One of the things I have always loved about travelling is knowing how rich the culture of a certain place is. December of last year, the tourism of Lake Sebu in South Cotabato invited over Bloggers and Media to have a few days stay in the said place. The farthest I’ve been to South Cotabato is I think the time I trekked my heart out to Lake Holon. I’ve always been curious about the other side of South Cotabato; the side where there is culture, the side where there are stories to tell, the side where there are local T’bolis who preserved their ancestral homes and the side where the land of dreamweavers live.
Three days and Two nights staying over in Lake Sebu, I can honestly say how light hearted, welcoming and genuine T’bolis are. During our first day, we devoured the best of Lake Sebu’s delicacies in Boi Henwu; a floating boat that goes around Lake sebu for an hour. Isn’t that amazing? It’s like having the best of both worlds – great view and good food! Couldn’t it get any better? After the hearty lunch we had, it’s time to do touristy things! First on our list is a visit to School of Living Tradition. During our short stay there, a number of young and old local T’bolis were there to give us knowledge about their culture, policies and even showed us their dance moves which has a relevant meaning to their tribe.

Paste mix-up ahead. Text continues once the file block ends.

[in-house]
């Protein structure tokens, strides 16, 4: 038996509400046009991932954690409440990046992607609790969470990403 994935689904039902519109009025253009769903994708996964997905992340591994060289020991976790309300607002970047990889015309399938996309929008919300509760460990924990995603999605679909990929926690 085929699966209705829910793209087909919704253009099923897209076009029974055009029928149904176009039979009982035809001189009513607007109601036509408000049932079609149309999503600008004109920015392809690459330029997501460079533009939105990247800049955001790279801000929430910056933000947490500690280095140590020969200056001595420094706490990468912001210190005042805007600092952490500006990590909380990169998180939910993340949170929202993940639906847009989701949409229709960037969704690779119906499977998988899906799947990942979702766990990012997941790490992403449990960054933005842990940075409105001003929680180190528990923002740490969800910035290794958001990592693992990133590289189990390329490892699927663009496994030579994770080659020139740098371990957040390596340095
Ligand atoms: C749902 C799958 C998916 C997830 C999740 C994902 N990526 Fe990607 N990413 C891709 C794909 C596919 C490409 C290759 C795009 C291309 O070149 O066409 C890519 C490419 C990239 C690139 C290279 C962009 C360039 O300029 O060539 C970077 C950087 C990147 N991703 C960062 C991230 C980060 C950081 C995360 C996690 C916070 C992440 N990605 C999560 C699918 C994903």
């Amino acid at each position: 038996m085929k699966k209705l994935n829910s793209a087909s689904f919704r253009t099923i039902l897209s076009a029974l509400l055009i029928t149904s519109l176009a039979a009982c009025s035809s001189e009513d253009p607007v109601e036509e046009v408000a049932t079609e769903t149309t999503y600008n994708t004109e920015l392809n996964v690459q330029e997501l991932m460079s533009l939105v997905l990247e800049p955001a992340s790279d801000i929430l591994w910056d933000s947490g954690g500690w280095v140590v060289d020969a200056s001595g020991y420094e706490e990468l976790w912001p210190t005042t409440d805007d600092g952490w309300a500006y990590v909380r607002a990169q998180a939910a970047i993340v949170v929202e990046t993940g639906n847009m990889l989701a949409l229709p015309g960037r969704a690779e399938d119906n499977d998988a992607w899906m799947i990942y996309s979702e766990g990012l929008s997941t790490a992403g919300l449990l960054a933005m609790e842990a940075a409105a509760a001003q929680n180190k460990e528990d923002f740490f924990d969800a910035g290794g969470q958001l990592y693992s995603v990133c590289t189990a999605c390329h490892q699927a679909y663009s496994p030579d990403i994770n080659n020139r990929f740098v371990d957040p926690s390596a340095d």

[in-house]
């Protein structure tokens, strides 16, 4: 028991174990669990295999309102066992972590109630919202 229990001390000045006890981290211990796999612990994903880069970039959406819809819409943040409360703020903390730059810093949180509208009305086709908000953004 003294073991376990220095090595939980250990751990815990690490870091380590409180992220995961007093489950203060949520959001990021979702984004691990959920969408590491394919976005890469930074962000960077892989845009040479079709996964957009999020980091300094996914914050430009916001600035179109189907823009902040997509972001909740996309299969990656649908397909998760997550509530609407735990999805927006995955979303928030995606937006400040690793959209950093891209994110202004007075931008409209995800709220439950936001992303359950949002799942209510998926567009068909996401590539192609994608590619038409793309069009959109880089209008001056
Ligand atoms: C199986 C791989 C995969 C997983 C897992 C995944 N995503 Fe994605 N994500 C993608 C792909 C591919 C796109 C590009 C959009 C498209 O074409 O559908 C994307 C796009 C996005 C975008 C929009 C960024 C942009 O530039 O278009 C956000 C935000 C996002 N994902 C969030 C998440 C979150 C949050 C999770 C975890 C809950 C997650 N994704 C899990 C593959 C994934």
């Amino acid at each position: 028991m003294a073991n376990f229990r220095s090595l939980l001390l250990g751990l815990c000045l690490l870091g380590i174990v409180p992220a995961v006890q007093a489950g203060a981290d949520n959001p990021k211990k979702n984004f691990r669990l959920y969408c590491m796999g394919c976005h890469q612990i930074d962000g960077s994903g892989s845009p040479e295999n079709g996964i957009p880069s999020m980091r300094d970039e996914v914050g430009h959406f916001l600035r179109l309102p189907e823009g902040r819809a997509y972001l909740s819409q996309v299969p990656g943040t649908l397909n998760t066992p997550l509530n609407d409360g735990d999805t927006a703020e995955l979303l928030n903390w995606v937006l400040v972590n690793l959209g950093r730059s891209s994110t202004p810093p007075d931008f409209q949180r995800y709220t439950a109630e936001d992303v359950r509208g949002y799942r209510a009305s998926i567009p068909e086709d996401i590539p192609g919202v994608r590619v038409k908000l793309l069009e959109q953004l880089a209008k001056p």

Day two is my favorite! Itinerary was jam-packed from viewing 4 out of the 7 majestic water falls in Lake Sebu. We got to see the two Falls through riding the zip line, mind you guys, that was the very first time I ever tried zip lining and it was amazing and quite fast too! Haha. After the zip line experience we get to try wearing the T’boli’s local costume which was really cool if you ask me. Then came lunch time, we dined in Bob Nowong, a very modern restaurant in Lake Sebu where they showcased the best of what the place can offer. My personal fave was the Chicken in herbs and Squash Soup! Yum! After the great food we devoured, we get to visit more T’boli local houses and observed how they weave and how thet come up with certain patterns.
The Land of Dreamweavers is not just a branding tag line that the tourism made up for the tourists to be curious in a way. According to Sir Zhaun Agabe and a T’boli tour guide, In order for a T’boli woman to come up with a pattern; the goddess of abaca, Fu Dalu, must visit them in their dreams and guide them on how to create patterns and designs on the abaca such as bankirig (hair bangs), bulinglangit (clouds), and the kabangi (butterfly). As a result, a T’nalak cloth is created. Also, it may seem easy to you but the weaving process of it takes months to make! They work through manual mode with their weaving machine for weeks. And for the price of a single cloth they make, I think for effort, they should get more than what they price for weaving, tying and dying for days. The tourism really immensed us with so much knowledge about Lake Sebu – that its very rich in culture, they preserved their ancestral homes very well, adventure for the thrill seekers can be found there and its not chaotic as what people would perceive it. It’s like the chill-est place I’ve been to next to Coron, Palawan.
In Lake Sebu, the dreamers are the storytellers. Dreamers that are lucky enough to be chosen to be visited by spirits. They are the ones responsible for creating culture, history and beauty through their crafts.